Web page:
If patients have taken or are taking an IV antiresorptive medication to treat cancer, they should be informed of the risks of treatment as well as the risks of no treatment. Good oral hygiene and regular dental care should be stressed to prevent and limit invasive treatment. If infection is present, the aggressive use of antibiotics as well as chlorhexidine rinse should be considered. Endodontic procedures are preferred over extractions. If an extraction is necessary, atraumatic methods should be adhered to. There is no data on the efficacy of a drug holiday. 

A thorough examination and radiographic assessment should be performed before cancer patients begin taking IV Bisphosphonates, and any oral surgical procedures, periodontal treatment, or corrections for ill-fitting dentures should be addressed before initiation of antiresorptive medication treatment. Compromised teeth should be eliminated, and preventive measures instituted.

Conclusion

The past few years have seen the introduction of new medications designed to address the loss of bone density caused by osteoporosis and some forms of cancer. In addition, other medications are now available to reduce vascularization required for tumor growth. These medications can impact normal bone healing, resulting in osteonecrosis of the jaws after dental surgery, a condition that can be accompanied by significant morbidity. Dentists must be aware of these medications, their potential to cause MRONJ, and employ methods to avoid the condition.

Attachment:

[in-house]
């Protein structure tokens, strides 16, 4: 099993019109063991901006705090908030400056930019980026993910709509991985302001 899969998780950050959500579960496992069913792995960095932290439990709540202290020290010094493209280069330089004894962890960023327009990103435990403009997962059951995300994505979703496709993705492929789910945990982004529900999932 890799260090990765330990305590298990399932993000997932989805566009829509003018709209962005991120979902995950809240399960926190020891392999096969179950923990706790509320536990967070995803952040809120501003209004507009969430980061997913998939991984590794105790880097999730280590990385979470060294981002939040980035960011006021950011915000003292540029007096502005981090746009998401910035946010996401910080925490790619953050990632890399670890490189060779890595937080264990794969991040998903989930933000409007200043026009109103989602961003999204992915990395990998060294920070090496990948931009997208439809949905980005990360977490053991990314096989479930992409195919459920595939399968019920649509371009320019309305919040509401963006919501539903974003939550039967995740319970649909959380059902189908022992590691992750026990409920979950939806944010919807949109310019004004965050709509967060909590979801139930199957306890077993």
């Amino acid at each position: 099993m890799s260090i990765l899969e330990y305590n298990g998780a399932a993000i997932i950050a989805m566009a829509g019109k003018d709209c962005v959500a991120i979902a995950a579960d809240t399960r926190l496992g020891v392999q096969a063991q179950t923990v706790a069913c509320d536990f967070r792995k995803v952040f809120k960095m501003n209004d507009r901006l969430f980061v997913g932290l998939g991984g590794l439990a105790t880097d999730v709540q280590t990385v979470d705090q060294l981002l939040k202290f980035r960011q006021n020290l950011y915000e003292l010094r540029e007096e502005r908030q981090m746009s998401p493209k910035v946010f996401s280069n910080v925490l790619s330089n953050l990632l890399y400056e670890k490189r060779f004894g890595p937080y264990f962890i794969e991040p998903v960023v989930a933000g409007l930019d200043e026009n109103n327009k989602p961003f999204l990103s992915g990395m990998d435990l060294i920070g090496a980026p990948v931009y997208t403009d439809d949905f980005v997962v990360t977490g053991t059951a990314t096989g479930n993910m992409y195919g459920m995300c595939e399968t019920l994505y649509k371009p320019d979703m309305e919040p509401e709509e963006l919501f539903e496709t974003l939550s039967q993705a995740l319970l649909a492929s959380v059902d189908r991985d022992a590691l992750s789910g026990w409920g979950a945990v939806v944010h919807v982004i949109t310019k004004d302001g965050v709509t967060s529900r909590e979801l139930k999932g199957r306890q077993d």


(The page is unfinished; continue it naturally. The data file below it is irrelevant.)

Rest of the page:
Dr. Anthony Feck

Dr. Anthony Feck has 36 years of private practice experience and an extensive background in sedation in dentistry. As one of the founders of DOCS Education, he now serves as Dean of Faculty. Dr. Feck has taught dentists and team members from all over the world how to safely and effectively treat high fear patients with conscious sedation. Dr. Feck also has developed a reputation as a leader in dental implantology education, serving as a clinical instructor for Little Implant Co. In 2005, Dr. Feck founded Sunrise Dental Solutions (SDS), a practice optimization company. He practices in a multi-doctor office in Lexington, Kentucky, that concentrates on sedation, dental implantology and dental-facial cosmetics.

Dental Slang Podcast

Debunk common dental insurance myths with Dr. Travis Campbell. In this podcast, we discuss coding, when to file a claim (and when not to), as well as the right time to take an x-ray.

You May Also Like

2022-07-01

Think Like an Endodontist and “ReThink” Your Approach to Endodontics

by Dr. William J. Nudera DDS, MS

I have thought about this from every angle imaginable— why?— so you don’t have to.
2022-06-29

What Is the Real Cost of Implant Failure?

by Dr. Robert Martino, DDS

Everyone has had a procedure in their office that has failed. Some things are minor like a chipped resin or a crown popping off, but a failed implant is a catastrophe.
2022-06-25

The Importance of Light Reflection in Smile Design

by Dr. Elaine Halley

Systematically analyzing smiles using smile design principles as a guide will help dentists recognize what can be changed to influence visual perception, leading to a better outcome for patients.